Anglo-Saxon model of corporate governance
|Anglo-Saxon model of corporate governance|
Anglo-Saxon model of corporate governance is a system of supervision and control over the corporation, functioning in the United States, Canada, Australia and the United Kingdom. The main feature of this model is to rely on the capital market, as the place of control over the corporation. Supervision is exercised mostly by investors who expressed theirs favour or disapproval for the actions of management by the buying/selling shares of the company and voting during the general meetings of shareholders. In this model, the management shall not be subject to the strict control within the organization due to the high liquidity of the market. The relationship between managers and shareholders are short-lived and official.
Resources for current investments are collected on the capital markets and over-the-counter (OTC) markets. Due to development of large and liquid capital markets, using this model, companies can be independent from investment banks. Investment banks are rarely used, for example, in a situation where there is planned takeover (MBO and LBO transactions).
Anglo-Saxon model implies a strong emphasis on the results achieved by the company and security of their shareholders. Less importance is put on long-term business development.
Key features of the Anglo-Saxon model of corporate governance
- ownership of shares is distributed,
- banks only slightly engage in the operations of the company,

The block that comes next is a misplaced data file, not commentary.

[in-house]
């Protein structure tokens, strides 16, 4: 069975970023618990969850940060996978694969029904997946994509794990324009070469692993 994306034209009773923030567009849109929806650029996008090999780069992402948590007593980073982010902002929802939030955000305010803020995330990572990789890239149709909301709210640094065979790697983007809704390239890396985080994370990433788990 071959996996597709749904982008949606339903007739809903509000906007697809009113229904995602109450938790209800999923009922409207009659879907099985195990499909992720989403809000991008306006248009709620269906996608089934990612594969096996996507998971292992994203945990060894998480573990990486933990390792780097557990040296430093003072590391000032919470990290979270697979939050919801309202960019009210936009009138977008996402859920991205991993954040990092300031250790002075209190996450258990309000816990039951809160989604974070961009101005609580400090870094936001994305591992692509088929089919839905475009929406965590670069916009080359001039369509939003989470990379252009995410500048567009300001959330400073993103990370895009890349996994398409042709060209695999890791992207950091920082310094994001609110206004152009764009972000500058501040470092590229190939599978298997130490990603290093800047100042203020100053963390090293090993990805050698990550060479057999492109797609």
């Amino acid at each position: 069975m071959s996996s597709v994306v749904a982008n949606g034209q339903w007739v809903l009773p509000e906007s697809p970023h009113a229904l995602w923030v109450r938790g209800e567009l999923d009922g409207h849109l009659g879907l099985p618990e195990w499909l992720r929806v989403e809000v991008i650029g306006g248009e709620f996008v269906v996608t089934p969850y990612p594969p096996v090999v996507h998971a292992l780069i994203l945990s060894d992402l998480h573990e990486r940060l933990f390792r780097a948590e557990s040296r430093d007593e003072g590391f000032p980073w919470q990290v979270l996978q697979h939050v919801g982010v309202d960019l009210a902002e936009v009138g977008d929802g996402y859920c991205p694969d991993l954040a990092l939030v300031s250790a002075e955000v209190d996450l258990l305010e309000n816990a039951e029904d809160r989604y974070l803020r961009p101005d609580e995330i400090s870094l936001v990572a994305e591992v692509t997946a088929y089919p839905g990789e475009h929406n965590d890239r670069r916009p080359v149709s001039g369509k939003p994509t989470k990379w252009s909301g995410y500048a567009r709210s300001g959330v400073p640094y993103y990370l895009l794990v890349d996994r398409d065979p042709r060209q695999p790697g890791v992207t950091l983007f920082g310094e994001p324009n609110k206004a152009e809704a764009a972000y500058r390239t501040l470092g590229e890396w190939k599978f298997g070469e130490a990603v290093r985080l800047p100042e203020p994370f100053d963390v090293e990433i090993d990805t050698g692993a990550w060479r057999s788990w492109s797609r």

- stringent requirements for accounting and transparency,
- numerous incentive forms for executives, manifested through high salaries, based on company's results,
- capital is raised on large and liquid capital markets,
- market is an active mechanism of control over the corporation,
- internal supervisory authority is the Board of directors,
- measure of success is the share price and dividend,
- capital markets are characterized by high transparency,
- takes into account the perspective of the increase value for the shareholder,
- growing strength of concentrated share ownership particularly pension funds and institutional investors,
- biggest role is assigned to the implementation of the goals and objectives of shareholders.
- Baysinger, B. D., & Butler, H. N. (1985). Corporate governance and the board of directors: Performance effects of changes in board composition. Journal of Law, Economics, & Organization, 1(1), 101-124.
- Berglöf, E., & Thadden, V. (1999, June). The changing corporate governance paradigm: implications for transition and developing countries. In Conference Paper, Annual World Bank Conference on Development Economics, Washington DC.
- Blair, M. M. (1996). Ownership and control: Rethinking corporate governance for the twenty-first century. Brookings Institution.
- Cernat, L. (2004). The emerging European corporate governance model: Anglo-Saxon, Continental, or still the century of diversity?. Journal of European Public Policy, 11(1), 147-166.
- Williamson, O. E. (1988). Corporate finance and corporate governance. The journal of finance, 43(3), 567-591.